Kings of the Wyld by Nicholas Eames

Review Jun 06, 2020

As individuals they were each of them fallible, discordant as notes without harmony. But as a band they were something more, something perfect in its own intangible way.

In Eames' world mercenary bands are the equivalent of the biggest rock bands of the 60s and 70s. Each band has a cool name, a signature attack move and buckets of f**k you attitude. I like classic rock as much as the next girl and even if I didn't pick up on all the pop culture references, I still LOVED this book. If you like fantasy, dark comedy and characters that kick ass then this one is for you.

The Blurb:

Clay Cooper and his band were once the best of the best the most feared and renowned crew of mercenaries this side of the Heartwyld.

Their glory days long past, the mercs have grown apart and grown old, fat, drunk - or a combination of the three. Then an ex-bandmate turns up at Clay's door with a plea for help - the kind of mission that only the very brave or the very stupid would sign up for.

It's time to get the band back together!

The story follows Clay as he travels the land trying to reunite the disparate members of the band: Moog, an absent-minded wizard; Matrick, a cuckolded king held prisoner by his own wife; and Ganelon, a deadly warrior who has spent the decades since Saga disbanded encased in stone. Though this only the start of their long hard road back to glory and, unsurprisingly, times have changed and their time in retirement has left them with little cardio!

What I Loved

The Emotional Roller-coaster

Sometimes my face hurt  from smiling so damn much, other times I felt desperately sad, I laughed out loud and felt moments of genuine anxiety. Somehow Eames managed to combine silly puns, filthy jokes and poignant misery, if you, like me enjoy dark humour then this is one for you.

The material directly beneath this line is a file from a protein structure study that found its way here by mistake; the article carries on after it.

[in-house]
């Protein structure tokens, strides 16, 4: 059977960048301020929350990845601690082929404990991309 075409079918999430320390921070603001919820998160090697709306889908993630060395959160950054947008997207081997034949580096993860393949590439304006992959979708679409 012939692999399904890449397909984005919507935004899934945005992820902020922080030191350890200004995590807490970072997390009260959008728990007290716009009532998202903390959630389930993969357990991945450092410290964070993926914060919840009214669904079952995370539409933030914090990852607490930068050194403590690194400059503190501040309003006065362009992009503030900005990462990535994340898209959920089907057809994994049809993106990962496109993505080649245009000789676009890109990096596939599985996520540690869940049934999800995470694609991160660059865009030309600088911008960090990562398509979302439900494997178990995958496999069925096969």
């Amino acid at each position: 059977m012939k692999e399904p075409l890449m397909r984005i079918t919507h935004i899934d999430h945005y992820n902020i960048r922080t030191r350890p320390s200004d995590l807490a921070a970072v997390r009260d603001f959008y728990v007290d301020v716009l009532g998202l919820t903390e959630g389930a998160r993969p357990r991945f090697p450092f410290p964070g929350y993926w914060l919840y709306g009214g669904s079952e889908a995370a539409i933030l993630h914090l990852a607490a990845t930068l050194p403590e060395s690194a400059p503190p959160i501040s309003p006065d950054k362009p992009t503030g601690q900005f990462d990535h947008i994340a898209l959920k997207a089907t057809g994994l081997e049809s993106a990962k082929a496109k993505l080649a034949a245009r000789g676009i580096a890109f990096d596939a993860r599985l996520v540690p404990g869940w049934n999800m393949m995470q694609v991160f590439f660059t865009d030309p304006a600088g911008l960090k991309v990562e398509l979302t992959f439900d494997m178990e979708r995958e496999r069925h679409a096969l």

The very squishy magic

I surprised myself with this one as a big fan of Sanderson's first law, however the magic in this book is perfect for the story. Like the rock and roll scene that inspires it, the magic system is unreliable, crazy and downright weird. It doesn't follow and rules, there are a myriad of monsters, wizards, enchanted weapons and flying machines. This book busted at the seams with creativity and this kept me on my toes throughout - I had no idea how it was going to end (f**k the typical fantasy rulebook). Also as a D & D player, this book reminded me of the RPG madness that occurs that often ensues when a bunch of OP characters rock up to the local tavern.

The inverted and twisted tropes

As a longtime fantasy reader I pride myself on being able to spot a trope at 100+ paces (way before the [pot boy][farm boy][slave girl] [meets the mysterious old man][finds out they are the heir to the throne][becomes the chosen one]). This book was full of tropes, but in the best possible way - Eames was obviously hyper aware of the fantasy staples and cleverly turned each on its head / poked fun at it. It was hilarious.

What fell flat

The overarching mission

If I must come up with a criticism, I perhaps didn't care as much as I should have done about the 'baddie' of the book and the Band's mission objective to rescue Gabe's rebellious teenage daughter. With all the black humour, fantastical characters and goings on throughout, I almost felt that the plot that this all hung on had been put together as an afterthought. That said, I still hugely enjoyed it and felt satisfied with the story and characters at the end of the Saga (see what I did there?).


READ THIS BOOK. It is awesome.

AND top tip, which I wish I had know about when reading - Eames has put together a Kings of the Wyld playlist and on his website matches the songs to the chapters of the book. The man is a genius. Here is the link to his site:

Kady H

Fan of epic worldbuilding, clever comedy, hard magic systems and fast paced action.